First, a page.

• Prince: Chaos, Disorder, And Revolution



    By: Jason Draper
    Released by: Backbeat Books
    Released on: 3/1/2011
    PurchaseFrom Amazon

    With his latest book, Prince: Chaos, Disorder And Revolution Jason Draper, author of Led Zeppelin: Revealed and A Brief History Of Album Covers and review editor for Record Collector Magazine cuts right to the chase. A lean book at two hundred and thirty pages (plus an additional forty pages of time line and end notes information). Draper’s is a detailed and fact filled look at the enigmatic career of one of the best selling popular music artists of the last thirty years.

    It’s well known that Prince is, shall we say, a weird dude. He is, like many talented artists, an eclectic sort and frequently prone to making strange choices, not all of which prove to be commercially viable. Draper’s book hits the ground running, filling us in on Prince Rogers Nelson’s early years in Minnesota where his musician father inspired him at a young age to follow in his footsteps. We learn about his high school years and then about his various bands, the formative steps he took before eventually being signed to Warner Brothers records after being touted as ‘the next Stevie Wonder.’ It was here that he’d experience the ups and downs of stardom, wrestle for creative control over his various albums, try his hand successfully and not so successfully at moviemaking with Purple Rain and Under A Cherry Moon, and go through women faster than you can count them.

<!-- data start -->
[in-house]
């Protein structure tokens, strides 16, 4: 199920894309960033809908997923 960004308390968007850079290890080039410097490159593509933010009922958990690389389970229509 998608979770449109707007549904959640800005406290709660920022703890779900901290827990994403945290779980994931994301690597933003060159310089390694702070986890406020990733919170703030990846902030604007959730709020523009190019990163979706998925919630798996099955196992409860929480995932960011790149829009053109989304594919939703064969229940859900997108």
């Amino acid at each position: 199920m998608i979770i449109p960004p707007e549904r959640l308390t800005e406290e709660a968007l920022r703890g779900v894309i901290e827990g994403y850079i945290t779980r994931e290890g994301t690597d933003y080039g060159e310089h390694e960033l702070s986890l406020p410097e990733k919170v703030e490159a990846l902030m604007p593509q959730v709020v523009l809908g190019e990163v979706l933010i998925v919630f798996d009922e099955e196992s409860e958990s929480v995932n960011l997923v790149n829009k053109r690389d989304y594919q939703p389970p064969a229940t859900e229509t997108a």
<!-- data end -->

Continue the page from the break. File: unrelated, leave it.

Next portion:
He’d grow increasingly reclusive over the years, not granting many interviews or allowing many people to get too close to him. He’d change his name to a symbol and back again, sue Warner Brothers, release an album on the internnet before it was a proven viable source of distribution and later get in touch with his spiritual side. His conversion to the Jehovah’s Witness religion would wind up changing his world view and in turn the raunchy content that much of his music was famous for and he’d later reject the internet and become even more reclusive.

    Throughout the decades, and at this point Prince has been around a long time, he’s always been an interesting character and if Draper’s book doesn’t get inside Prince’s head the way a lot of great biographies do, it does paint a pretty broad picture of his many accomplishments and lend some welcome insight into how and why he does what he does. Without interviewing Prince directly, Draper’s book relies instead on interviews with those who knew him at various stages in his career. Record executives, former band members, various ladies from his life and even a bodyguard are quoted throughout the book and those who were there and who knew Prince personally are able to fill in some of the blanks that Draper’s research alone can’t quite get to.

    The book turns out to be quite an interesting read. The hardcore Prince fan will appreciate Draper’s meticulous attention to detail while the casual fan will enjoy the incredibly thorough overview of Prince’s remarkable and bizarre career. This isn’t the definitive book on the artist (it’s yet to be written and it’s entirely possible given the man’s personality and his value of privacy that it never will be) but it’s a very comprehensive piece and quite interesting regardless.